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Getting started

This topic has 4 expert replies and 1 member reply
tittoo Newbie | Next Rank: 10 Posts
17 Mar 2017
5 messages

Getting started

Post Fri Mar 17, 2017 5:38 am
Hi everyone,

I am new here, just starting on my journey with the GMAT.

I don't have a business background (science degrees and work in R&D).
I would like to sit for the GMAT in about 3 months (haven't booked a seat yet), goal score 700+.

I want to self study for this test.I have the OG, 5th edition Manhattan and practice tests from mba.com.
Is there a good study plan I can use along with the books and materials I have? Should I get any other books etc?

I also learn better with watching videos - is there a free resource with video lectures and explanations to practice questions?

Is it possible to get a GMAT test fee waiver? I have been looking into this but now sure how to go about it - do I need to contact the schools that I intend to apply to?


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Post Fri Mar 17, 2017 1:28 pm
Hi tittoo,

Since it sounds like you're just beginning your studies, then it would be a good idea to take a FULL-LENGTH practice CAT Test; you can use one of the two that you downloaded from www.mba.com. If you want to do a little studying first, so that you can familiarize yourself with the basic content and question types, then that's okay - but you shouldn't wait too long to take that initial CAT. That score will give us a good sense of your natural strengths and weaknesses and will help provide a basis for comparison as you continue to study. A FULL CAT takes about 4 hours to complete, so make sure that you've set aside enough time to take it in one sitting. Once you have those scores, you should report back here and we can discuss how best to proceed.

From what you've described, it sounds like you're trying to approach this process by spending as little money as possible. Scoring at a high-enough level on the GMAT is an essential part of the Business School application process. With the right GMAT score, you might have an opportunity to receive a scholarship (in the thousands or tens of thousands of dollars). Having the MBA will likely improve your career, open up opportunities, help you make more money, etc. Thus, the long-term benefits of really scoring well on this Test FAR OUTWEIGH the 'relatively small' amount of money that you might be trying to save right now. As such, you might want to start looking at this whole process as an investment in yourself and your future (and not as a series of expenses to be avoided).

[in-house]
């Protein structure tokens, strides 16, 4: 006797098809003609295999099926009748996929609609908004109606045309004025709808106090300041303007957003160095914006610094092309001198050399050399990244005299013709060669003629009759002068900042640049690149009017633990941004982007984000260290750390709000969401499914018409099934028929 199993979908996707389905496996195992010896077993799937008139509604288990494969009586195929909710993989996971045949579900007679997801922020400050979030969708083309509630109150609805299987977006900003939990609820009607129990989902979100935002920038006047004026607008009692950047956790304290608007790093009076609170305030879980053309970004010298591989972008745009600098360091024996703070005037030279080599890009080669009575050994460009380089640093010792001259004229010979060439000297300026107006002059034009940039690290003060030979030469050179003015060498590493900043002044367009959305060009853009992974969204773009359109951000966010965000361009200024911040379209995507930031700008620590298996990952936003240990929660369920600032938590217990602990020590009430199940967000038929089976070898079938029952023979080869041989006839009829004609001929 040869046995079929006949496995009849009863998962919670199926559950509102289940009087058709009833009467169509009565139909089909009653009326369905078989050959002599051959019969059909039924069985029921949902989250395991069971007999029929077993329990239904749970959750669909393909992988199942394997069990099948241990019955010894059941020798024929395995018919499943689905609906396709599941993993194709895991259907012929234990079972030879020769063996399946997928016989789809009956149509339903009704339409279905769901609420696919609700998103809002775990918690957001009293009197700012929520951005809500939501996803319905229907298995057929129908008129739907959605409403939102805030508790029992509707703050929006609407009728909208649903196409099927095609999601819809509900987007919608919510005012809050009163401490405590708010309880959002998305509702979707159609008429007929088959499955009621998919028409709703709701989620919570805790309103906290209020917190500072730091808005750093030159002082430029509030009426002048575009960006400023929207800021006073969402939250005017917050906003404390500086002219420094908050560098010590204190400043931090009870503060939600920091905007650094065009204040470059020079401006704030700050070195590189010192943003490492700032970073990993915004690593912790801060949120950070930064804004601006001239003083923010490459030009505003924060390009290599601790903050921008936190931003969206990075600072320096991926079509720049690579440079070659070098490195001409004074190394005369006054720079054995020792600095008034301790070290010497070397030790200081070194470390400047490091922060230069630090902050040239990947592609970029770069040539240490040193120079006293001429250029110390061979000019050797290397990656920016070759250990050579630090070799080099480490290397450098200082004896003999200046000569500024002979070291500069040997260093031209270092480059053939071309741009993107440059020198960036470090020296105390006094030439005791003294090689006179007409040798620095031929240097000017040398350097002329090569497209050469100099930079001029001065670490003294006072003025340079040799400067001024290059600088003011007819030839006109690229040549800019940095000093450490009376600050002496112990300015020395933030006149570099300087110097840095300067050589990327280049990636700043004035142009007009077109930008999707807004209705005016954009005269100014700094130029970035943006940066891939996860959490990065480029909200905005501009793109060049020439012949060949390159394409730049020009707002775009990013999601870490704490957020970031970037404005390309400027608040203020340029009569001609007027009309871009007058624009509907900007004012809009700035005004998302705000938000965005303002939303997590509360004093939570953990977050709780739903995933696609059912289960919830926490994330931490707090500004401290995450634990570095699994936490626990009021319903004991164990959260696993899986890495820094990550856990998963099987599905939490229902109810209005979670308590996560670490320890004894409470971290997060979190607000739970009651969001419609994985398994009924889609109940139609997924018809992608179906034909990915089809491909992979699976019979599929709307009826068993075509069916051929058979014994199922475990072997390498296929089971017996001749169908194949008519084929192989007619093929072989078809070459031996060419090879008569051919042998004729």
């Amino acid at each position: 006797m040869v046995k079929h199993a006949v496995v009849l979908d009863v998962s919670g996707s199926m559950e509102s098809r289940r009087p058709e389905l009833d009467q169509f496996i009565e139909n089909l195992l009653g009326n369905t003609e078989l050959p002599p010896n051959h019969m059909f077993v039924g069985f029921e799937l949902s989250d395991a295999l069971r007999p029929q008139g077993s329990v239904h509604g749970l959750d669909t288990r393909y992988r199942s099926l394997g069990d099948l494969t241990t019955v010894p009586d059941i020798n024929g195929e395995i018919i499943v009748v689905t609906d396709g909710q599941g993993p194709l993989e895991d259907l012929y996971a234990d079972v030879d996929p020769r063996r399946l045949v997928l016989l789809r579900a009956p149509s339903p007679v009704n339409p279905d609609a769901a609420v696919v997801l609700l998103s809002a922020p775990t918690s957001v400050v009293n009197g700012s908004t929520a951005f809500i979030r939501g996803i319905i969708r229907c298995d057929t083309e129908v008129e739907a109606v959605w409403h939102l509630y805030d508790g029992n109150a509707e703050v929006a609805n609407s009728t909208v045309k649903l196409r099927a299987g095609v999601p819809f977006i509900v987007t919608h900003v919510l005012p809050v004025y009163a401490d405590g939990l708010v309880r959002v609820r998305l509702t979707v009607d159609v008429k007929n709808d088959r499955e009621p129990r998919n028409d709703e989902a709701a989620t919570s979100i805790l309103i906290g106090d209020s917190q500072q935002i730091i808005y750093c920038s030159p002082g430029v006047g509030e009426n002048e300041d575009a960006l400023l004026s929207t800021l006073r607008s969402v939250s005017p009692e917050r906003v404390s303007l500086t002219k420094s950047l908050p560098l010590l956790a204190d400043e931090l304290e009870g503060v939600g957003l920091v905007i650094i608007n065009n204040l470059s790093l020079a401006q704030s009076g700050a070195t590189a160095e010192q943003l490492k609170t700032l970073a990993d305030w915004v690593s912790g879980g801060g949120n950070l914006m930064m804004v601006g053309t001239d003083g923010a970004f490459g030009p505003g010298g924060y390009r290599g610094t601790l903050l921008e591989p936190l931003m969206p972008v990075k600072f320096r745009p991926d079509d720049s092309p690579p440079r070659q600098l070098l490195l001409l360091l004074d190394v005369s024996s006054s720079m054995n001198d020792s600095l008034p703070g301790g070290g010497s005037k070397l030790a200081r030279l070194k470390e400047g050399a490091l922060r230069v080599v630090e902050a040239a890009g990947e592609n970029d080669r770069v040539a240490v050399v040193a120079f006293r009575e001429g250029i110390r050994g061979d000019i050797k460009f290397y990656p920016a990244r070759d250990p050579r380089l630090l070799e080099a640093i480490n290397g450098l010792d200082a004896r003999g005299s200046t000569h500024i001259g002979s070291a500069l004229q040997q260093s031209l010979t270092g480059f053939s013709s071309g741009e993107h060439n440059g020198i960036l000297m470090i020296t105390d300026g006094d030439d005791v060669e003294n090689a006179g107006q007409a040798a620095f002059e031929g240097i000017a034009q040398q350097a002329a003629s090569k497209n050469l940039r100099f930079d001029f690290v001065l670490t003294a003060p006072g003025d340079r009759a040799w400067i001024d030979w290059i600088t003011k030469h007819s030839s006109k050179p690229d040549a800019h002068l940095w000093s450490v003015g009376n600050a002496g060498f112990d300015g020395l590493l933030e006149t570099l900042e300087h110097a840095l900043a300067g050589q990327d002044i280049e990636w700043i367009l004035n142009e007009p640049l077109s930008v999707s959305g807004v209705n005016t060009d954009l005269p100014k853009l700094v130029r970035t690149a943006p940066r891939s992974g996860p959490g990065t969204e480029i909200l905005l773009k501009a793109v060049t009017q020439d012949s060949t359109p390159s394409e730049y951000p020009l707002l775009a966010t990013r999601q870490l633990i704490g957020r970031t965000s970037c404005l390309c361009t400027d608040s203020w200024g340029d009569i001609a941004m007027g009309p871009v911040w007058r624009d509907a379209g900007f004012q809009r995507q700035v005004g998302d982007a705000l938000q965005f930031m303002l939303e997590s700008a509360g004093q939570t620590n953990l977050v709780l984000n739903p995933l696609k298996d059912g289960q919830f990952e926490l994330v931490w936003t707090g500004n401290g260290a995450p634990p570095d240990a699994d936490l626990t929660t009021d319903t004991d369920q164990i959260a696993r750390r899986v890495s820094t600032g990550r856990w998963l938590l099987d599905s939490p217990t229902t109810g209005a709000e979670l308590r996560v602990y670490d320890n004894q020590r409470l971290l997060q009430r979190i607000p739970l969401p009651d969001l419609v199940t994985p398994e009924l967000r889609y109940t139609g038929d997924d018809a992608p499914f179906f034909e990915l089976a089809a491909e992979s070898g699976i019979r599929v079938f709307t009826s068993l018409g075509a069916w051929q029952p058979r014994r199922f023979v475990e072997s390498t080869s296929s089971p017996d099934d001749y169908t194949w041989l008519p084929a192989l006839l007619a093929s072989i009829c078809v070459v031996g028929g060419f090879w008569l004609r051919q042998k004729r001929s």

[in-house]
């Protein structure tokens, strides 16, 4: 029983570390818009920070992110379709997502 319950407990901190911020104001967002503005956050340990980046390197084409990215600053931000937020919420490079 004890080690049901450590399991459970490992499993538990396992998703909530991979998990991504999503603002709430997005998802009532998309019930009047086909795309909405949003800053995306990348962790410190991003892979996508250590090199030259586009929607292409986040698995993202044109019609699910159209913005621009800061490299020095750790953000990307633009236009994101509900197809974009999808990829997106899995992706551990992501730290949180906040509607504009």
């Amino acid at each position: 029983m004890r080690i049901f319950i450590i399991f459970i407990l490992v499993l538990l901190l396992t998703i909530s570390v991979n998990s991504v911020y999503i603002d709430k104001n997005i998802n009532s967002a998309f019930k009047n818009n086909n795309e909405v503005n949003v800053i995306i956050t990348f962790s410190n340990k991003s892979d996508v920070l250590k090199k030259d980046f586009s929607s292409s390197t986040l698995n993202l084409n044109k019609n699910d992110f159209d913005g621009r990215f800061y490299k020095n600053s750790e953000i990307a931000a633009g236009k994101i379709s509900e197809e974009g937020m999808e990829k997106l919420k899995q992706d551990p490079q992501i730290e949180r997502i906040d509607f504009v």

1) When are you planning to apply to Business School?
2) What Schools are you planning to apply to?

GMAT assassins aren't born, they're made,

Contact Rich at Rich.C@empowergmat.com

Thanked by: tittoo
tittoo Newbie | Next Rank: 10 Posts
17 Mar 2017
5 messages
Post Sat Mar 18, 2017 7:09 am
Thanks Rich!

I am aiming to apply for PhD programs in US and Canada. Most deadlines are in the Fall and January so I am aiming to give myself enough time to do well on this test.

I understand that this is an investment in myself - I am open to getting other resources (books, courses etc) to help me prepare. Is there anything else you would suggest that I should look into?

I am hoping to familiarize myself with the test first and will take a CAT in a week or two. I will report back with my practice test score soon.

Post Sat Mar 18, 2017 10:19 am
Hi tittoo,

You've given yourself plenty of lead-time to study, take the GMAT and work on your applications - which is good. There are a variety of ways in which you can 'dabble' in the GMAT before you take that first practice CAT, but taking that initial CAT (and doing so in a realistic fashion) is an essential part of the overall training process. This is all meant to reiterate that you shouldn't take too long before you take that CAT.

Beyond those points, it's also important to note that PhD Programs tend to be really competitive to apply to - since the pool of applicants is almost always highly qualified and the number of available 'spots' is small. As such, you can expect that every aspect of your application will be 'nit-picked' and you have to be sure to properly 'market yourself' to each individual Program that you plan to apply to.